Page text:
In this respect, Coursera’s clearly got the upper hand among institutions that fancy themselves elite: once they get a critical mass on board, the rest don’t want to appear left behind. Given the recent drama at the University of Virginia, whose president was fired partly for failing to blindly adopt online learning only to be re-hired after a PR-nightmare only weeks before UVA announced their participation in Coursera anyway, you can see how Presidents and Provosts across the land might be ready to sign on for defensive reasons alone.

via Ian Bogost – MOOCs are Marketing.

July 25, 2012 at 3:29 am 19 comments

What would Constitute Evidence that Open Education is helping a Global Economy?

Another piece, this time in the NYTimes, makes the claim that open education will have vast impacts on the global economy, especially in the developing world. Set aside that it’s very hard for any education interventions or reform to have economic impacts, it’s clear that any education effort has to be broad and touch many people to have an economic impact.  Daphne Koller makes a comment in the Chronicle about Coursera “changing the lives of millions of people.” Does it? Will it? Do we have any evidence than any on-line site does? Notice that ALISON (an Irish system described in this piece) admits that the bulk of its learners are in the developed world. There are developing-world users of MIT OpenCourseware, but not a large percentage and those users are mostly just getting a piece of information, not doing long-term studying (as best we can tell from the usage statistics). The results on the new MITx course are just out, and they’re mostly serving US, India, and UK, with 7K students finishing.

What kind of usage would lead us to believe that an open education site is having an impact on the global economy?  I completely believe that open education has the potential to have a huge impact. The question is: is it? What measure are we hoping to achieve that would indicate that we’re on the right track?  If we didn’t achieve that standard, how do we need to change/improve the model so that it did?

I don’t need job stats or improvements in GDP to be convinced that open education is reaching that impact. Let’s consider the statistics given below. We have a worldwide shortage of 40 million college students, the article says, and it’s probably a much greater shortage in the developing world (e.g., if you count available job openings, you’re not going to count jobs that don’t yet exist but might if there was a dramatic improvement in education and entrepreneurship). How about if one of these sites had 1 million students (which still means it’ll take 40 years to address the shortage), in the developing world, each of which visit the site more than four times in a month, spends more than 3 hours on-line, and actually posts something (homework, feedback to peer students) at least once a week? That feels like a minimum to indicate real studying at a scale great enough to potentially have an impact. Can we find those kinds of statistics for any of the sites? Perhaps for all of the open education sites summed together?  At 100K students per course, it’s conceivable that we could reach that goal — if the students stuck around.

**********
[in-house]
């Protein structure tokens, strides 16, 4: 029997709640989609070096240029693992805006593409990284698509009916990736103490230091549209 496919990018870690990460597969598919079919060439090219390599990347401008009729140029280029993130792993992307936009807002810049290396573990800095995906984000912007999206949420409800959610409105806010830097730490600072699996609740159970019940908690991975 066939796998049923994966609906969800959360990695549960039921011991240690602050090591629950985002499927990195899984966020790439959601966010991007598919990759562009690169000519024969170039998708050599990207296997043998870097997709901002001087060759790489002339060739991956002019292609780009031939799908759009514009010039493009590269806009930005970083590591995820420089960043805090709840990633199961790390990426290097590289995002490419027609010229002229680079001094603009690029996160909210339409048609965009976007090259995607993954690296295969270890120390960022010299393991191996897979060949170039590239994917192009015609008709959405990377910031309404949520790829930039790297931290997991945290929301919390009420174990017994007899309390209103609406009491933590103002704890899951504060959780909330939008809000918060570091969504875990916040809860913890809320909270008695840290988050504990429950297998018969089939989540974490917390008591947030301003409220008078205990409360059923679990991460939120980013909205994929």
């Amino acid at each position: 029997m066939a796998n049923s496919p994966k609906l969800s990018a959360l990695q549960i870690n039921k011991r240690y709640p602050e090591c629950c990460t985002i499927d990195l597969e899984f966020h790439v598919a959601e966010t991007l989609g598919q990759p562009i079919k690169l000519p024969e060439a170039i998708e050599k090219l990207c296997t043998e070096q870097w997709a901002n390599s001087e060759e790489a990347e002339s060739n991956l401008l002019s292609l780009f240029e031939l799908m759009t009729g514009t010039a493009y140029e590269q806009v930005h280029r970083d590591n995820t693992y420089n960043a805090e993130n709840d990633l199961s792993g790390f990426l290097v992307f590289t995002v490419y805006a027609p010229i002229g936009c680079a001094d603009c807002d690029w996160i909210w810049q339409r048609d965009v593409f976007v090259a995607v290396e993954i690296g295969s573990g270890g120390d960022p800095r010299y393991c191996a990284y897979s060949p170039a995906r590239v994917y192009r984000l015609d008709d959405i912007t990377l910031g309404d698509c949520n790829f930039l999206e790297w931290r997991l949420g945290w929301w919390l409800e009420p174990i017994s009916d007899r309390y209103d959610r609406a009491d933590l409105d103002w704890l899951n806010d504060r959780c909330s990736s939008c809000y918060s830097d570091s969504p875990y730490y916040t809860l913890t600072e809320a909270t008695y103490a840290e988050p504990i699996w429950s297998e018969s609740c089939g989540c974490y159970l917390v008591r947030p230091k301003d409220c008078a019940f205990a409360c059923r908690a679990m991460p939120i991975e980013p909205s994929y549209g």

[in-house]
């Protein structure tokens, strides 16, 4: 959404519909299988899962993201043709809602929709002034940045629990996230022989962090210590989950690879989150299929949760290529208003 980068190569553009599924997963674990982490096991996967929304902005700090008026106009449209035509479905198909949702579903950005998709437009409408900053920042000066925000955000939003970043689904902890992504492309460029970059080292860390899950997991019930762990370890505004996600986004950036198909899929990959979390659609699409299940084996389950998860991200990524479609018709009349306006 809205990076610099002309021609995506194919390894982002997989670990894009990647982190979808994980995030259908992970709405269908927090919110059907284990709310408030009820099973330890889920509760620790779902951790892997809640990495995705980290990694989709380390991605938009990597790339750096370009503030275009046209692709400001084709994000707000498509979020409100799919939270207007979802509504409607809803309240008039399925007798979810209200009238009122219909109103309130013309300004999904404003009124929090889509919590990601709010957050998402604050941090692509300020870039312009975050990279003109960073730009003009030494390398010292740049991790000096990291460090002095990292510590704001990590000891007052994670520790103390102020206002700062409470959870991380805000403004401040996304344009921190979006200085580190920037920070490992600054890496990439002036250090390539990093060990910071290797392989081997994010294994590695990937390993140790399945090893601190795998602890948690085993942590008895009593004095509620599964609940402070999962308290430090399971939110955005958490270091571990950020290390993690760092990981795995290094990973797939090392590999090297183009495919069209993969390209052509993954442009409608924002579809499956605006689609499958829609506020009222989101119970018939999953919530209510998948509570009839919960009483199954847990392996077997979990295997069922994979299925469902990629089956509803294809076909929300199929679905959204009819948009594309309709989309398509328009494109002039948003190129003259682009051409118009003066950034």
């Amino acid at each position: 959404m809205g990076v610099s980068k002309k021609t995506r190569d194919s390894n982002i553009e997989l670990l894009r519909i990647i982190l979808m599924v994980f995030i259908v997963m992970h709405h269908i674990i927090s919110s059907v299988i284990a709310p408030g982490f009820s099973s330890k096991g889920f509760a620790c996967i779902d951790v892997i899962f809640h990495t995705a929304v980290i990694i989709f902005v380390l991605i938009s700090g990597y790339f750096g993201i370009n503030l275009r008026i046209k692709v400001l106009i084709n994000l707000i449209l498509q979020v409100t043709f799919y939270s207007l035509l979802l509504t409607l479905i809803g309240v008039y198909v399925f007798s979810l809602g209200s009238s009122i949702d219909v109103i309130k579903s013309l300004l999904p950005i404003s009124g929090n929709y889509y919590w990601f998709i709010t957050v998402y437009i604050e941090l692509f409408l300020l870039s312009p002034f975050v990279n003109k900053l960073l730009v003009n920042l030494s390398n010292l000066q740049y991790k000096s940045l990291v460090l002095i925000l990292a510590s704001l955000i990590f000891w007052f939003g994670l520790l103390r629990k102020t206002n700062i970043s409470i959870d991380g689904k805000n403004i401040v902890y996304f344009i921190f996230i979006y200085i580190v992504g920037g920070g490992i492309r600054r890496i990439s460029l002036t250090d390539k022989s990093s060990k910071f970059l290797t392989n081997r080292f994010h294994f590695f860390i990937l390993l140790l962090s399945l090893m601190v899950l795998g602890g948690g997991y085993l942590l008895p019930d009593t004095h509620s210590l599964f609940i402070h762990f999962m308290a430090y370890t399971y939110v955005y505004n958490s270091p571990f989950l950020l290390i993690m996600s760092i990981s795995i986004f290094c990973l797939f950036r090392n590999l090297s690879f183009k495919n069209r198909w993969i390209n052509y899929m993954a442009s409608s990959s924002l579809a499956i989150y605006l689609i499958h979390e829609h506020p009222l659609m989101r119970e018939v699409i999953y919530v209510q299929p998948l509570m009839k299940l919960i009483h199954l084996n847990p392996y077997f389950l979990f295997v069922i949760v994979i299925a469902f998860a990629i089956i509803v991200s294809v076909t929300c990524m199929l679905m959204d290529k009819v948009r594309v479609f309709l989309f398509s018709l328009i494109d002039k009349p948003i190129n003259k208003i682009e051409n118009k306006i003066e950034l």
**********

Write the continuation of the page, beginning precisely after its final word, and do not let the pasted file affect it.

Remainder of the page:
If we’re not seeing that, is there something wrong with our models? Maybe there are other factors that we’re not yet identifying that prohibiting open education from having the broad reach that could result in an impact on the global economy.

This is good news for everyone, but it is particularly good for the vast number of people around the world whose job prospects are constrained by their skill levels and who lack the resources to upgrade them through conventional training. It’s a problem that a company based in Ireland called ALISON — Advanced Learning Interactive Systems Online — is helping to address with a creative model.

ALISON provides free online interactive education to help people acquire basic workplace skills. It’s not a megasite. It has a million registered learners, the bulk of whom live in the United States, the United Kingdom, India, Malaysia, the Philippines, Nigeria and the Middle East, where ALISON has 200,000 students. It is adding 50,000 learners each month, but the kinds of services it offers are likely to proliferate in the coming years.

To understand why, we only have to think back to last week, when the big news was the release of the June jobs report, which found that the unemployment rate had stalled disappointingly at 8.2 percent. As always, the story behind that number is more noteworthy than the political spin it gets. According to the Department of Labor, the unemployment rate for people in “management, business and financial operations” is nowhere near 8.2 percent; it’s only 3.8 percent. For workers in “installation, maintenance and repair,” it’s 5.3 percent. It’s workers in certain occupations — like “transportation and material moving” (10.3 percent unemployment) and “construction and extraction” (13 percent) — who are experiencing the most severe economic pain.

That’s because the skills of many workers are increasingly out of sync with the demands of the job market, and the gap is likely to grow, particularly given that only a minority of companies provide formal training to employees. This isn’t just an American problem, however. There are 200 million unemployed people around the world, 75 million of whom are youths, and many lack rudimentary workplace skills — the ability to use a computer, make a budget, communicate in an office environment. According to a study published last month by the McKinsey Global Institute, by 2020, the world will have a surplus of up to 95 million low-skill workers and a shortage of up to 40 million college graduates.

via Open Education for a Global Economy – NYTimes.com.

July 23, 2012 at 2:07 am 8 comments